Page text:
Dan Harmon and Jack Black Bring History to Life in New Late-Night Comedy Block

The channel's big bid for millennials

When you think late-night comedy, History probably isn't the first—or even the 10th—channel that comes to mind. But the network hopes to change that starting next Thursday, Feb. 25, when it rolls out a new late-night comedy block called Night Class. And it's enlisted a big name to bring the funny to History: Dan Harmon.

Harmon, the man behind Community and Adult Swim's Rick and Morty, is one of several big comic names contributing to Night Class, which will air at 11:30 p.m. Thursdays following History's new series Join or Die with Craig Ferguson. The block's collection of short-form comedic series will help History target millennial men and the advertisers trying to reach them, both on TV and online.

"When I see people talk about some of the things they're watching, it's on the fringes of the schedule, the things that really push the creative, like a late-night comedy experiment. And I realized that was new territory we could explore," said Paul Cabana, evp and head of programming for History.

Great Minds with Dan Harmon is one of three series that will debut as part of Night Class's initial lineup. (Each half hour will air programming of varying lengths, and History will begin to rotate new series in after the first eight weeks or so.) Harmon, who hosts, will sit down with comedic actors playing some of history's smartest people (including Jason Sudeikis as Thomas Edison, Kristen Schaal as Amelia Earhart and Jack Black as Ludwig van Beethoven). Great Minds will also feature Sarah Silverman, Aubrey Plaza, Nick Kroll and Dana Carvey.

As History looked for creators to contribute to Night Class, Harmon was one of the first to respond. "It turns out he is a rabid history buff, and he's like this pied piper for creatives and got all these people interested in the idea of doing a sketch about a historical figure," said Cabana. Great Minds with Dan Harmon was originally shot as a pilot for IFC last year but was completely reworked for History. Here is a clip from the Jack Black episode:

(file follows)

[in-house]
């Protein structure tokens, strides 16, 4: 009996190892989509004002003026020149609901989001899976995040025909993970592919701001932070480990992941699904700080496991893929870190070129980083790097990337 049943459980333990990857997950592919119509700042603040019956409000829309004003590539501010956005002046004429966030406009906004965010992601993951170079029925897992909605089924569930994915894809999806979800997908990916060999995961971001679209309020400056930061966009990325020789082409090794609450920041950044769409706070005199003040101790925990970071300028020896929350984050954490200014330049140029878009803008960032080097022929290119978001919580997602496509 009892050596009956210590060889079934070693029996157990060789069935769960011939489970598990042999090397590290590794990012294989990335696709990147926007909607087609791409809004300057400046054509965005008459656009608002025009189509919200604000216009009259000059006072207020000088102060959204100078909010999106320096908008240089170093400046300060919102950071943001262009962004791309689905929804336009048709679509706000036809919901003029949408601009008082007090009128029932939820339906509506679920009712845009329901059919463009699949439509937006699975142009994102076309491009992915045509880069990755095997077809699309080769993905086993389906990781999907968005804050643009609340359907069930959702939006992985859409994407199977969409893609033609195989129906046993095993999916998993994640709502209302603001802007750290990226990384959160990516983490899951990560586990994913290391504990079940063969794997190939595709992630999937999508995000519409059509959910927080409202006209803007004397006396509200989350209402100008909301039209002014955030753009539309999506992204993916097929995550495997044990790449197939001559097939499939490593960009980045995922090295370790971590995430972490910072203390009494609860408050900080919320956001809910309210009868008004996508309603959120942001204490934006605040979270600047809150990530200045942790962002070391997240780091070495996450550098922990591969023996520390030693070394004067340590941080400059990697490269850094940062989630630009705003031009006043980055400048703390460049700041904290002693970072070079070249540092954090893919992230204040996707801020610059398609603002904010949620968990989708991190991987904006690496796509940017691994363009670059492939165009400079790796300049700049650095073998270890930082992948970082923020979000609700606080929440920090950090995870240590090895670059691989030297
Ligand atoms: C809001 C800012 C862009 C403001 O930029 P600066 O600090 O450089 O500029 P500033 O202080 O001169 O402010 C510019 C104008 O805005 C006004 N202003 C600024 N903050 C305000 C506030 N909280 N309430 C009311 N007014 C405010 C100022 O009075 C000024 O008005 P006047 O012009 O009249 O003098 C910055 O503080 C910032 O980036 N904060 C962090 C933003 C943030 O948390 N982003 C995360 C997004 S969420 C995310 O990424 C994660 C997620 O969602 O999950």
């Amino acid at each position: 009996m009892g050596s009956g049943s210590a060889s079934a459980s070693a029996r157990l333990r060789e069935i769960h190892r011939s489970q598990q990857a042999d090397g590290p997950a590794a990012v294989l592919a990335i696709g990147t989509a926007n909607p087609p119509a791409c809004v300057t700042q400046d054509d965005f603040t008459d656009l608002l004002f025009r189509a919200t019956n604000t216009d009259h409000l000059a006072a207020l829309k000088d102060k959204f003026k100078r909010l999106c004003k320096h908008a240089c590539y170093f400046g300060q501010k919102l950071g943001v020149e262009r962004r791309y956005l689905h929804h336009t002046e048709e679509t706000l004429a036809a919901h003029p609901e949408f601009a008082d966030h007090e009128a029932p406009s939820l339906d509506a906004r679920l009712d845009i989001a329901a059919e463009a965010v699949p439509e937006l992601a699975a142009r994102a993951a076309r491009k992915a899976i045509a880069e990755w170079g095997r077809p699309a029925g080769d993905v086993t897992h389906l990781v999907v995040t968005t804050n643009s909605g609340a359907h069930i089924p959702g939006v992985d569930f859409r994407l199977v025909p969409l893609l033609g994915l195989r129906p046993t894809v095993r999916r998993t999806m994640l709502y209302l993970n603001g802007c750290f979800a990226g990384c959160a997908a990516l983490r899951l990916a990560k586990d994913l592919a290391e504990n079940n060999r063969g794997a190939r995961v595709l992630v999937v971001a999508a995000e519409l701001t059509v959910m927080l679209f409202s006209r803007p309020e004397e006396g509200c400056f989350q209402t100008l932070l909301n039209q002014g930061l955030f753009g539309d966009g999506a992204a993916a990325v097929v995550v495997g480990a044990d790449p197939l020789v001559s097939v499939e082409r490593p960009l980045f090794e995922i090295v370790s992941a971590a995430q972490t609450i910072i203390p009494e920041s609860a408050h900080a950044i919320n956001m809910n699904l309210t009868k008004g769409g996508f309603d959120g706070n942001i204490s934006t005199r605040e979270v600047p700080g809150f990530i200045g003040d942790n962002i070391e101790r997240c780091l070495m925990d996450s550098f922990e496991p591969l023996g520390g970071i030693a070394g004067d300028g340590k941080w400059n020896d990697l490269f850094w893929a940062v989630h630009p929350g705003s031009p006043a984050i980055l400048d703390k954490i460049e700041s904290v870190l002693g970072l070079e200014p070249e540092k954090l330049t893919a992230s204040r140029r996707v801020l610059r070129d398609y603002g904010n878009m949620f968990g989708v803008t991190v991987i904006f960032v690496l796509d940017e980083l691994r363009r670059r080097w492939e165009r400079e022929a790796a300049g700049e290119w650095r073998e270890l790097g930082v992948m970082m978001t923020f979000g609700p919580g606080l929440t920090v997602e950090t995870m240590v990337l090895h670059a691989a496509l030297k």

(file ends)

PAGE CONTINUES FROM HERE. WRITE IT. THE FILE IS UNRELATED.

The second series, Crossroads of History, will highlight what History calls "little known but historically accurate" moments in history—like Abraham Lincoln's alcoholic bodyguard stepping out for a drink shortly before Lincoln's assassination and Hitler's failed 1908 art-school admissions interview. Actors in Crossroads include Lou Diamond Phillips, Jack McBrayer, and The Office's Brian Baumgartner and Angela Kinsey.

Night Class's third initial series, How to Lose the Presidency, shows infamous moments that helped doom presidential hopefuls—like Howard Dean's scream on the campaign trail and things that happen in the current presidential race.

History hopes Night Class will help it attract a younger audience—the network's median age is 56—and finally allow it to make some noise in the digital space. "It just made sense that we start to produce content that was as much at home on your phone as it was in your living room," Cabana said. "We're entering an age where it's about cumulative viewers and good content being forward to each other, so it's a great way for us to explore the digital space."

While Cabana said Night Class was more about reaching a new group of creatives than specifically targeting millennials, A+E Networks' ad sales team is clearly hoping it attracts younger-skewing advertisers to History.

"Our hope is this block becomes an opportunity to get into business with younger clients, maybe clients with a little more of a comedic take that don't always look to History as their first or probably second choice," said Peter Olsen, evp of ad sales for A+E Networks. "In success, we have an opportunity to talk in a much bigger way with groups of clients that we don't do a ton of business with."

Already, Olsen has seen interest from movie studios (especially those producing comedies) and video games, as well as wireless, adult beverage, automotive and other millennial-targeted brands. "When you talk to clients, they obviously want to reach that audience, but what they also want to reach is the mind-set," he said. "I don't think we're thinking this is necessarily going to be a median age of 18 years old watching this block, but younger than our normal audience … very much speaking in a millennial mind-set."

Olsen said Night Class is part of a new, companywide approach to digital experimentation. "More and more, we're talking about creating digital content short-form things but using linear as a launching pad and another place to run it," he said. "On our big brands, we're talking about doing some comedy stuff that doesn't have to be a 30-minute sitcom. It can be a five-minute comedic piece that can run on linear and on digital. So we're looking at our nonprime dayparts in a way that they can almost become digital verticals that run on linear and have a digital life as well."

It's no accident that History is rolling out Night Class a couple of months before this year's upfronts. "We're looking at this as a strategic new direction that the timing of it, just before the upfront conversation, is great for us," Olsen said. "Because when this thing pops, and it shows both a different tone as well as what we think is going to be a different audience, I think it gives us a ton of ammunition going into the upfront season."

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